On the northwest corner of 14th and New York stands a new, banded structure (designed by the firm Weihe Black Jeffries Strassman and Dove) that occupies an entire block between the avenue and H Street. This aggressive basic box, despite its clean lines and its curved corners, suffers immensely by comparison to the TransLux Theatre and office complex, the spirited Art Deco composition that used to dignify the space. The comparison suggests that, inasmuch as we are tearing down huge pieces of the old downtown to make room for larger structures, we have a duty, at the very least, to make the new pieces as interesting as the old.
There are exceptions, both old and new, to the general rule that ribbon window designs are bad for D.C. The prewar Hecht Co. warehouse on New York Avenue NE is a local masterpiece of the Moderne style. In the heart of downtown the building facing Farragut Square on the north side of K Street, is, with its nicely detailed window bands of 1950s green glass and its calm limestone facing, a perfectly urbane postwar addition to the cityscape.
Among newer buildings, there are International Square (Vlastimil Koubek, architect), with its handsome poured-in-place concrete detailing, its attractive street-level storefronts and its sophisticated urban connections (the shop-filled interior atrium, connected to the Blue Line, is a natural shortcut); and 4215 Connecticut Ave. NW (Hartman-Cox, architects), where the ribbon windows, unlike most recent examples, are sliced neatly into fragments and set within an overall striped brick facade pattern.
The point to emphasize about these exceptions is that the architects and their clients didn't just wrap their buildings in bands of glass -- they had to go to some trouble and expense to make the product both interesting and good. As Hartman-Cox partner Warren Cox says, "To do ribbon windows well, you have to get out your Art Deco books. Those architects really knew how to do this stuff."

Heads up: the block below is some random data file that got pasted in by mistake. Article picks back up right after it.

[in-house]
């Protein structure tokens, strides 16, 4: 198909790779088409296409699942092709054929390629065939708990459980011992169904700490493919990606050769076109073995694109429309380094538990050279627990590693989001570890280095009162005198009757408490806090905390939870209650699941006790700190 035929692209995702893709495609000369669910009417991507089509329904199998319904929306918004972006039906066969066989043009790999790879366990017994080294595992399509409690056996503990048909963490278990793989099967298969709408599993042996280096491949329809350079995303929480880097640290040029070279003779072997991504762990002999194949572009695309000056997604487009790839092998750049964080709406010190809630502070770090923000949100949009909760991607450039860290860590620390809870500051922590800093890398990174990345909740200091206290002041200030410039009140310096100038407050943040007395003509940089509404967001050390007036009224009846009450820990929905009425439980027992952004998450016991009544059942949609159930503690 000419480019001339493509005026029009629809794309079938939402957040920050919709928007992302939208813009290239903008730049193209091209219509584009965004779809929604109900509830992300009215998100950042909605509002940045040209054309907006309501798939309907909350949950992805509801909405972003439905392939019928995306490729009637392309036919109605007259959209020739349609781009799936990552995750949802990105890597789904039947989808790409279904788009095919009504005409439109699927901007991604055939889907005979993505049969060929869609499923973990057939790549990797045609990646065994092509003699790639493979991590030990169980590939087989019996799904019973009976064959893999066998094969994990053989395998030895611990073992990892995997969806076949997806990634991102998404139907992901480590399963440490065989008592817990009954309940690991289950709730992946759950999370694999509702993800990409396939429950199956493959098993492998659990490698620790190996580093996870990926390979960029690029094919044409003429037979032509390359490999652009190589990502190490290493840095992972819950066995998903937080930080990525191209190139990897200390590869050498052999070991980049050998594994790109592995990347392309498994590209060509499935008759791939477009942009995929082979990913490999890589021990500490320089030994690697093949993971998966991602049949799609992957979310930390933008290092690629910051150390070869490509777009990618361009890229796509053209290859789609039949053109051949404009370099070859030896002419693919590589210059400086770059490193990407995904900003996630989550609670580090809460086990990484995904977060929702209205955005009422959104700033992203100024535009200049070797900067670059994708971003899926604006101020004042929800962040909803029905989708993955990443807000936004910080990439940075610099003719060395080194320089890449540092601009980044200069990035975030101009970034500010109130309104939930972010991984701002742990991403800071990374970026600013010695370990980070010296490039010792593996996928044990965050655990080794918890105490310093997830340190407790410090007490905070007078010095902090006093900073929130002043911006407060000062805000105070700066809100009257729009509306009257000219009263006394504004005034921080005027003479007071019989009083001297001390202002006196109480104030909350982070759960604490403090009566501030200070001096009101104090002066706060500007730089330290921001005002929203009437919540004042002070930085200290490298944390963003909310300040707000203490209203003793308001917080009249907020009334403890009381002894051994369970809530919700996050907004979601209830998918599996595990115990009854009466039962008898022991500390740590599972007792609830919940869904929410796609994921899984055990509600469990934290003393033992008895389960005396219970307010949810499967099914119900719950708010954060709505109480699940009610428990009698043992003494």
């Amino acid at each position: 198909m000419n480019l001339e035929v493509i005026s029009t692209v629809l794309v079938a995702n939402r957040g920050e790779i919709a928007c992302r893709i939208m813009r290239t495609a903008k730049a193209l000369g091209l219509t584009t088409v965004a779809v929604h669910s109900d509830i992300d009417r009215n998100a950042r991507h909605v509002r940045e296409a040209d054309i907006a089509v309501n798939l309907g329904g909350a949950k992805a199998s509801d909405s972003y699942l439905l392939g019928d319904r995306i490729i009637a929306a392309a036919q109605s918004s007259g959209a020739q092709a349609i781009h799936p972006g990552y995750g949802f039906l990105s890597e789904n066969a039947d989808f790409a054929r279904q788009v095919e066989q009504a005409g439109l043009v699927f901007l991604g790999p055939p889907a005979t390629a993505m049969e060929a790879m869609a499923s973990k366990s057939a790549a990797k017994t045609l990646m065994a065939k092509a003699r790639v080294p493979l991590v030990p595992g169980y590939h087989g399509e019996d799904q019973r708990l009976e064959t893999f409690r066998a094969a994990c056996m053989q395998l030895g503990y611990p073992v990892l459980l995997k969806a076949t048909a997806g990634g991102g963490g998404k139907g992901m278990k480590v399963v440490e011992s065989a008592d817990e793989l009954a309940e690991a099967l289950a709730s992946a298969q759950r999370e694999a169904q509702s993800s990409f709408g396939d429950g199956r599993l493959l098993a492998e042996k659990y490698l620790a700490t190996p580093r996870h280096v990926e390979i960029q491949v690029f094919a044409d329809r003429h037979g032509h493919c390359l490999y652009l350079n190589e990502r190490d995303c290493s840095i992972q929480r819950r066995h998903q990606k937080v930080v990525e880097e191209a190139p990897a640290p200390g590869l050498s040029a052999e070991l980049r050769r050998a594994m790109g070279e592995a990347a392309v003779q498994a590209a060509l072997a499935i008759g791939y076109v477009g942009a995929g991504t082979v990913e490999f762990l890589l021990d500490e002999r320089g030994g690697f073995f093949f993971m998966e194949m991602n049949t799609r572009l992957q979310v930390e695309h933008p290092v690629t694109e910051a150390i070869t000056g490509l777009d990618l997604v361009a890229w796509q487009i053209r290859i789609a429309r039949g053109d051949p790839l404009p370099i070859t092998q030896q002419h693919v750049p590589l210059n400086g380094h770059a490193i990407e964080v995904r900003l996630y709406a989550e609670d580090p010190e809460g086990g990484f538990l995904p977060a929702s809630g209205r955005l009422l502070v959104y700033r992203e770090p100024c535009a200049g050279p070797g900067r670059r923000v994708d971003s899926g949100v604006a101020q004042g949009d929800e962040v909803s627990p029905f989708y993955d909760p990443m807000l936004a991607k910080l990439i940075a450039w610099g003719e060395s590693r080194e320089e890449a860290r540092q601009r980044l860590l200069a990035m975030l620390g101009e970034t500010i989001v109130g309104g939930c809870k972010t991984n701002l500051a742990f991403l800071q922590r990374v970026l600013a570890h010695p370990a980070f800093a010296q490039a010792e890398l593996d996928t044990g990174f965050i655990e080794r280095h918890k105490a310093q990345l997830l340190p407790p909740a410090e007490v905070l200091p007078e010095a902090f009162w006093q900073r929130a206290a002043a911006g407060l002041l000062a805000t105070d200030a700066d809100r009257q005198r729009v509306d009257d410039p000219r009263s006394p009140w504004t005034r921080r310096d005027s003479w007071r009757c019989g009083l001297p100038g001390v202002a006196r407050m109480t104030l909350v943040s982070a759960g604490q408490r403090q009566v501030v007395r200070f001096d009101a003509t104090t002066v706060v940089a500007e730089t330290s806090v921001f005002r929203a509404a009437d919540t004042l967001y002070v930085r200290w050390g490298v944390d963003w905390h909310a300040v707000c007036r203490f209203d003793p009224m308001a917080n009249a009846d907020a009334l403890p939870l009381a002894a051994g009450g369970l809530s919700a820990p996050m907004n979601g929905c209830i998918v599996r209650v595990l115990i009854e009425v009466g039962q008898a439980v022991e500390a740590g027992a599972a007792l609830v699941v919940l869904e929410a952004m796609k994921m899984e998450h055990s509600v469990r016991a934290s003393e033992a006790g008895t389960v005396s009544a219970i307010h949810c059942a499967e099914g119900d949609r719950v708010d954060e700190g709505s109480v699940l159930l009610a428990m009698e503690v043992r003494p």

Many reasons for the strip window attack upon downtown D.C. have little to do with architecture. Shalom Baranes, an architect who has made a specialty out of sympathetic additions to historic downtown buildings (e.g. the Bond Building and the Army-Navy Club, both under construction), points out that standards established by the Washington Board of Realtors make developers pay an economic price for window indentations. (The formula is complicated, but fundamentally it says that a developer can claim more square feet of rentable space if the outer wall is flat.)
"This can mean more than 5,000 additional square feet per floor on a typical downtown building," Baranes says. "If a developer really wants to utilize every possible square foot, and thinks esthetics will make no difference, then you get the flat surface." Obviously this helps to account for the increase in the number of speculative strip window office buildings in the city: They are the safe, easy way to build.